The Tampa Tribune from Tampa, Florida on October 9, 1942 · 6
Get access to this page with a Free Trial

A Publisher Extra Newspaper

The Tampa Tribune from Tampa, Florida · 6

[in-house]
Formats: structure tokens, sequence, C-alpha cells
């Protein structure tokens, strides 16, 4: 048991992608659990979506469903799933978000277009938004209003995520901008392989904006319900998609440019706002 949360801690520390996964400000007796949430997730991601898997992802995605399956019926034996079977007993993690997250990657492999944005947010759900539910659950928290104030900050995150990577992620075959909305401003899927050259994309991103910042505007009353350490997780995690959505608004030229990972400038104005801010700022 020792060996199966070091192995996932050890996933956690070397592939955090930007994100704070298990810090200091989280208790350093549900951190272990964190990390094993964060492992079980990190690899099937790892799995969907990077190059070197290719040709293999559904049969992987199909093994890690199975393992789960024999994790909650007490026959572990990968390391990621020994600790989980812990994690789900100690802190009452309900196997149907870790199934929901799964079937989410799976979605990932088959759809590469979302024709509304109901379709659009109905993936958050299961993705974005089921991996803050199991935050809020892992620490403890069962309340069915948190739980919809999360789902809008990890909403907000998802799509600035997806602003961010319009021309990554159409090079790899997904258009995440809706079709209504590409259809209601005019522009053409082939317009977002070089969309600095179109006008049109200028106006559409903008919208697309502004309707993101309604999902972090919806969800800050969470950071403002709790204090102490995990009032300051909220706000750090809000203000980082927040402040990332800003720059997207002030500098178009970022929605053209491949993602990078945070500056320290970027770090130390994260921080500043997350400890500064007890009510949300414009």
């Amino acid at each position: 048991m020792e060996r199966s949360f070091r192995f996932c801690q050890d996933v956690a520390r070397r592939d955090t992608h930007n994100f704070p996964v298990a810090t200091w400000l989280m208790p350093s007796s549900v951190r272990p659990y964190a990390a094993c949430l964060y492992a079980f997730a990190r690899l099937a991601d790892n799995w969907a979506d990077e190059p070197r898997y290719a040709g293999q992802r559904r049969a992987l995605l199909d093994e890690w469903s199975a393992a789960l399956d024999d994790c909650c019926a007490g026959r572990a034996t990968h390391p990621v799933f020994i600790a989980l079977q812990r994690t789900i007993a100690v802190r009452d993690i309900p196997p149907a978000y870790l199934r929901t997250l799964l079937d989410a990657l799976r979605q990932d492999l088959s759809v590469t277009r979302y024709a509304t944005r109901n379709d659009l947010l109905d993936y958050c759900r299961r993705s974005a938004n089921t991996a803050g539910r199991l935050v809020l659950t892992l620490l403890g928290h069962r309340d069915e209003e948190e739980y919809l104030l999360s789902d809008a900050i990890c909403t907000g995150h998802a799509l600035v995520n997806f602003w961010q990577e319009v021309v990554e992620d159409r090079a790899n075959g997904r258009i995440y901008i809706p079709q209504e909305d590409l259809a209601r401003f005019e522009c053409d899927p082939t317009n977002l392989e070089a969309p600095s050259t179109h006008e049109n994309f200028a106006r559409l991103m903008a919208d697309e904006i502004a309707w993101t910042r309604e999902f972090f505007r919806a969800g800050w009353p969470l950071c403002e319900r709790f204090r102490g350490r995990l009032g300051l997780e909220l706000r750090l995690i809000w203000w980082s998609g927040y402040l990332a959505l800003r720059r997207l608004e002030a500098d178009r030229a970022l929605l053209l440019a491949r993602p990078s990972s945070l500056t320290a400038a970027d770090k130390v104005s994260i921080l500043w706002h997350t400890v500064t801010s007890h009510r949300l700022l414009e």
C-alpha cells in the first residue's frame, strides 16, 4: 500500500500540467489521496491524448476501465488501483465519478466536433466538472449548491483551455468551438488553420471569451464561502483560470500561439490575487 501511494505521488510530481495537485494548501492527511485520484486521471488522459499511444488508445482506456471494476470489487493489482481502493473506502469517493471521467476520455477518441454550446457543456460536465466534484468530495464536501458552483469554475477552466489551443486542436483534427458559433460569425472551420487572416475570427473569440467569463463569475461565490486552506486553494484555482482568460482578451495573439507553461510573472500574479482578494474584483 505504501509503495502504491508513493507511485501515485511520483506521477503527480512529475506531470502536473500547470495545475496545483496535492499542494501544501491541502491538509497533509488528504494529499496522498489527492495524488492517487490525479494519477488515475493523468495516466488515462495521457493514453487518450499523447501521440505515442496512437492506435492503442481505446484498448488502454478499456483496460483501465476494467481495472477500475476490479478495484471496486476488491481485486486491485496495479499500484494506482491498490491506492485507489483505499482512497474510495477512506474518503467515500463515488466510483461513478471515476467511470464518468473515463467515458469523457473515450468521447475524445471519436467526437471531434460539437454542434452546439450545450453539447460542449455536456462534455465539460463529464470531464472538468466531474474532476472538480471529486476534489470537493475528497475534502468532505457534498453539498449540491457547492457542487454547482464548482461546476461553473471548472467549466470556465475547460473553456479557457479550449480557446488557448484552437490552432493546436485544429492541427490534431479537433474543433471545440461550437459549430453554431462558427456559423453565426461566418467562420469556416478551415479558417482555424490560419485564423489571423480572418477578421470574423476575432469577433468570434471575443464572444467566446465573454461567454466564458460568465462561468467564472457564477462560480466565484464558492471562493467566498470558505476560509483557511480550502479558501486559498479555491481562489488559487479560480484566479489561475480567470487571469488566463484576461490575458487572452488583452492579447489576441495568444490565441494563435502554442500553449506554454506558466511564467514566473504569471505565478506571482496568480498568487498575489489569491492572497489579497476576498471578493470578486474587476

Tampa, Florida
Issue Date:
Friday, October 9, 1942
Start Free Trial